WASHINGTON, PA (July 14, 2015) — A Washington & Jefferson College (W&J) biology professor started his summer teaching local elementary and middle school students to look at nature from a different angle.
James March, Ph.D., assisted by W&J faculty and students, spent the first part of summer continuing to teach, although this time his courses were geared toward younger students.
The program, Connecting to Nature Through Photography, aimed to encourage children to connect with nature on a personal level, taking photos of plants, dragonflies and salamanders from just a few inches – rather than several feet – away from the subjects.
“Most photographs are taken from four to six feet off the ground looking downward. In contrast, children are more likely to lie down and photograph the life they encounter head-on or looking upward, which tends to produce much more engaging photographs,” March said. “The ability to pay attention, notice patterns, and detect differences in the details are skills that will help them not only in science but in all aspects of their lives.”
Abernathy Field Station, W&J’s 57-acre biological field station, was the site of the first workshop, a Bernard Harris Saturday Science Event. Middle school students from Washington and Allegheny counties participated, with assistance from W&J students and Biology Program Coordinator Anne McGrain, Ph.D.
The second program was held for fifth-grade students on the grounds behind Washington Park Elementary/Middle School. Washington Park fifth-grade teacher and W&J alumnus Ryan Bunting ‘07 assisted.
These programs were similar to one March did with fifth-graders from the Environmental Charter School (ECS) in Pittsburgh during the fall semester. This program was held in Frick Park and twelve W&J students from the College’s Invertebrate Zoology class assisted.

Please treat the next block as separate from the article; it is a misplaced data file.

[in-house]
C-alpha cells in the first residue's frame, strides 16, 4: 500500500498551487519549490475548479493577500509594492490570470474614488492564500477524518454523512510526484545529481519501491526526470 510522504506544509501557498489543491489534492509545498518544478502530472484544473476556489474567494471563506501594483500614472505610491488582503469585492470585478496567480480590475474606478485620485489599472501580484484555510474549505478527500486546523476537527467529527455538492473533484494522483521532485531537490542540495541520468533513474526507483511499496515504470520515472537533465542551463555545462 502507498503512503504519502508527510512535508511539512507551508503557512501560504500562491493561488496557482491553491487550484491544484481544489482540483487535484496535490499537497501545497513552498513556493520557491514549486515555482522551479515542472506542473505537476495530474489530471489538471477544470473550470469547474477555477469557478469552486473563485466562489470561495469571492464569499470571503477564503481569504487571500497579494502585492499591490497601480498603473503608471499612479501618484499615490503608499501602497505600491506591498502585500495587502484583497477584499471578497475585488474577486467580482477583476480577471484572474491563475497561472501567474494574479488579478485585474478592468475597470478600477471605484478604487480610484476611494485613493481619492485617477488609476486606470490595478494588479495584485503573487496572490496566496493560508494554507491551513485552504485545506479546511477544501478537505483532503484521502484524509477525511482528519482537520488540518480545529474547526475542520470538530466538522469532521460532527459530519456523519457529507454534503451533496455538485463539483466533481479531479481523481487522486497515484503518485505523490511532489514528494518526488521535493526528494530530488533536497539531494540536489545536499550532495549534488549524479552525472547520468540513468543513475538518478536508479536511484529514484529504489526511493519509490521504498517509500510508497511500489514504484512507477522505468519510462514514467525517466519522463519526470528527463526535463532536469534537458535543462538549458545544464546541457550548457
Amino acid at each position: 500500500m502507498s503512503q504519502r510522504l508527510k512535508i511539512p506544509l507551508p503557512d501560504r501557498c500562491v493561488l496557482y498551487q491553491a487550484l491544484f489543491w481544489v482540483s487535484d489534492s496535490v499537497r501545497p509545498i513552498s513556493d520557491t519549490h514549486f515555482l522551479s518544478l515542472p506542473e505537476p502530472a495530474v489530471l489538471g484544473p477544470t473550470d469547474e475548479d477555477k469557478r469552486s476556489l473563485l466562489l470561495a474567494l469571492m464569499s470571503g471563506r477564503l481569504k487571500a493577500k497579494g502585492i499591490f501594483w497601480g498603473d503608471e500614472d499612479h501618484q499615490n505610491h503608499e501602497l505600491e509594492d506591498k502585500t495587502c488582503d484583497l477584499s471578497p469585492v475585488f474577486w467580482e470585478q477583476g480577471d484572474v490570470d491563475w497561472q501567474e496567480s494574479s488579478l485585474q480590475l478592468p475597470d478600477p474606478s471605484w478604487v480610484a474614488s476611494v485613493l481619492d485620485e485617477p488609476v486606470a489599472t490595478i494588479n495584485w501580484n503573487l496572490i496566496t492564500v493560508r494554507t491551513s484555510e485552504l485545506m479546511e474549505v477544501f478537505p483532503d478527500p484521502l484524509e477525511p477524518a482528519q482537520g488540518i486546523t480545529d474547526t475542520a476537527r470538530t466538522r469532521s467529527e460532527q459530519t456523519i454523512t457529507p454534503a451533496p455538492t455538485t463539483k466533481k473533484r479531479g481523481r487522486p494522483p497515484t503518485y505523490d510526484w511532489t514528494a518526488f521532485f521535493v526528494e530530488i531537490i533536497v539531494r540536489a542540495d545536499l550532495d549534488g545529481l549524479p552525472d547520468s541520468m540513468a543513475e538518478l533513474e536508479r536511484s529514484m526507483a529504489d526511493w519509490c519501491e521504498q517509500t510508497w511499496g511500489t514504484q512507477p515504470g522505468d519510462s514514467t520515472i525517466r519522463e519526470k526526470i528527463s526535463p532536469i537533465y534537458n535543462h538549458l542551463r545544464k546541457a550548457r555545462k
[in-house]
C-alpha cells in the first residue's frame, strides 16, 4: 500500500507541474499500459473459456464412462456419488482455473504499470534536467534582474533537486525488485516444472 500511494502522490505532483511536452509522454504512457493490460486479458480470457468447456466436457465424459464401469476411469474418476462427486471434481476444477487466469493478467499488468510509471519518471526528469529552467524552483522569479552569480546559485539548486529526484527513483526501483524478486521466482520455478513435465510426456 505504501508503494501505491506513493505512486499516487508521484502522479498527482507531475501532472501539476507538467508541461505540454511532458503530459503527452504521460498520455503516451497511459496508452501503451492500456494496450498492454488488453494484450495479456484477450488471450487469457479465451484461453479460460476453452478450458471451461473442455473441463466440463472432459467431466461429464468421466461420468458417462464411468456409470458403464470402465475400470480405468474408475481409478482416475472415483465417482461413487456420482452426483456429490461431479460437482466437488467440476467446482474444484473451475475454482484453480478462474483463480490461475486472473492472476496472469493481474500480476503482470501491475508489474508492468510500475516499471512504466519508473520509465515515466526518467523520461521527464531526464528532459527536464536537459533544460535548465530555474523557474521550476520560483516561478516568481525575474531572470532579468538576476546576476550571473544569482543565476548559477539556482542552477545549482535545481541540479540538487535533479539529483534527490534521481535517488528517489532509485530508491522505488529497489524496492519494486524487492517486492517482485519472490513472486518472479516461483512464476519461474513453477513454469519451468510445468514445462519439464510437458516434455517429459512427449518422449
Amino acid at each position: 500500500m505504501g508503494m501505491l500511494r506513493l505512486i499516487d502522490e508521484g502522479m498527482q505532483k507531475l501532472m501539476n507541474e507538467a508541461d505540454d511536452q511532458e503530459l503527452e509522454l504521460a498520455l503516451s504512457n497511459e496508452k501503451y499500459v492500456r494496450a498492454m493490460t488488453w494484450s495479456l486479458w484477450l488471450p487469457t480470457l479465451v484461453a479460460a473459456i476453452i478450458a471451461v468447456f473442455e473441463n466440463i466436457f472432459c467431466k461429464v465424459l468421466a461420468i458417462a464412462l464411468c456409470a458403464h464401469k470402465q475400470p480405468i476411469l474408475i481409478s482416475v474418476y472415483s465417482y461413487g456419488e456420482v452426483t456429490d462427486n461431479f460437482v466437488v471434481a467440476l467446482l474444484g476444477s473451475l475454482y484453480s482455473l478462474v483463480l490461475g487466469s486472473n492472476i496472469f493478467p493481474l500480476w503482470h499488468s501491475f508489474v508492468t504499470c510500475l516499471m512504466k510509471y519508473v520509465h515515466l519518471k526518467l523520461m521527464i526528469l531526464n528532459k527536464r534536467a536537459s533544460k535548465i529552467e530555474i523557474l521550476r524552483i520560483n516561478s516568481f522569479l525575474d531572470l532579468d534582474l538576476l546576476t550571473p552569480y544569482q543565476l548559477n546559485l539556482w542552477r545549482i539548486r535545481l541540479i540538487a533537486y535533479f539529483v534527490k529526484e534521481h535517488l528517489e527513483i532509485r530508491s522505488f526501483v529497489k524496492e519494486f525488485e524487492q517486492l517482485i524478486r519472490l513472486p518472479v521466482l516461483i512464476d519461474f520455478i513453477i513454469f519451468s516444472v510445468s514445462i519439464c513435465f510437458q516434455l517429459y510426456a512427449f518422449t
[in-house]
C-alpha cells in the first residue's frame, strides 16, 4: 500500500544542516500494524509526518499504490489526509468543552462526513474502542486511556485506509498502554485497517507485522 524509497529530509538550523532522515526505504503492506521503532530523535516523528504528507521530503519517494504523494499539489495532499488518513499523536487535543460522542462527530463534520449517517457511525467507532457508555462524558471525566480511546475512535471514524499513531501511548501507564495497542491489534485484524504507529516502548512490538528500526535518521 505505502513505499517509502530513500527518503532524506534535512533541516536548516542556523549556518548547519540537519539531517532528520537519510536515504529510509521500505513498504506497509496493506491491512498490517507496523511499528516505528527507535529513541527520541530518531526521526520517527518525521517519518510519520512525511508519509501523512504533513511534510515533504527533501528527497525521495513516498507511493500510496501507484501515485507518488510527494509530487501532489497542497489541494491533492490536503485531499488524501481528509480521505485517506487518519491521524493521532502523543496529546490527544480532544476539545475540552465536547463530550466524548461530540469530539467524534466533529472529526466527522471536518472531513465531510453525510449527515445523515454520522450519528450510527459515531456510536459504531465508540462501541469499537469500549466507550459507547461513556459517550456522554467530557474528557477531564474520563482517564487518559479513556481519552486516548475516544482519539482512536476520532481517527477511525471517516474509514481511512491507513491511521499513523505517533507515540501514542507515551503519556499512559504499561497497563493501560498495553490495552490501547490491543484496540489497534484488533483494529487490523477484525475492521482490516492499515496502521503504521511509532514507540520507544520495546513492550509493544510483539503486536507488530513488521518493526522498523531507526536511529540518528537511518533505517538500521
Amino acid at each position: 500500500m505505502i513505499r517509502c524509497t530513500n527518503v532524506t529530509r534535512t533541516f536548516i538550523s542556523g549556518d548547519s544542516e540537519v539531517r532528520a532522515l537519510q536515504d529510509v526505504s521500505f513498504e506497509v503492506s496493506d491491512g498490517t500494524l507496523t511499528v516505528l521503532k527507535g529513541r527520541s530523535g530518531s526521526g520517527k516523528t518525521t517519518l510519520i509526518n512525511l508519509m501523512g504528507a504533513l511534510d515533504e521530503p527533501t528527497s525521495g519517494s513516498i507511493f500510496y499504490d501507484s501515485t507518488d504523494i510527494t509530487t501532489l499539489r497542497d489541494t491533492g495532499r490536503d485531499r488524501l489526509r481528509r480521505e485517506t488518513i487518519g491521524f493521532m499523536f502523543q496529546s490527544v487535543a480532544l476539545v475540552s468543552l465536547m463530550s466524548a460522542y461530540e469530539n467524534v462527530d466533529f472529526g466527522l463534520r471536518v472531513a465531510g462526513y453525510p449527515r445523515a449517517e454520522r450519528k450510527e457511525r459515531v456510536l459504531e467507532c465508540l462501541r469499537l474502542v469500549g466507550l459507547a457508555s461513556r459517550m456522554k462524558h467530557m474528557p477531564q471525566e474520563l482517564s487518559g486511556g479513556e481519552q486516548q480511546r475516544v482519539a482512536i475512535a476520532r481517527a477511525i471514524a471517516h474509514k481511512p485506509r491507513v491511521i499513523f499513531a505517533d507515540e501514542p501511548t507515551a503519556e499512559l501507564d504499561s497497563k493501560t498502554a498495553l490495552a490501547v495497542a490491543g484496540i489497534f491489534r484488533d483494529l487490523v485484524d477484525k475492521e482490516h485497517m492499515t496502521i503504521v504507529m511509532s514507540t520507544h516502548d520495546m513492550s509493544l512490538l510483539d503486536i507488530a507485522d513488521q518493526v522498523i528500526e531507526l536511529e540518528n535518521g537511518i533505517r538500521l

The programs were funded in part by Washington County Community Foundation’s Abernathy Fund for Conservation; Saturday Science was funded by an ExxonMobil Bernard Harris grant and included students from Washington and Allegheny counties. Bernard Harris, the first African American to walk in space when he was an astronaut aboard the space shuttle Columbia in 1995, was awarded an honorary doctorate from W&J in 2013.
“Incorporating photography into interactions with nature helps people slow down and literally focus on their surroundings,” March said. “Many people can identify picture book animals such as polar bears, penguins, and parrots or even fictional organisms from games, but know very little about their local biodiversity. The act of practicing nature photography helps people improve in the art of observation and connect with nature.
About Washington & Jefferson College
Washington & Jefferson College, located in Washington, Pa., is a selective liberal arts college founded in 1781. Committed to providing each of its students with the highest-quality undergraduate education available, W&J offers a traditional arts and sciences curriculum emphasizing interdisciplinary study and independent study work. For more information about W&J, visit www.washjeff.edu, or call 888-W-AND-JAY.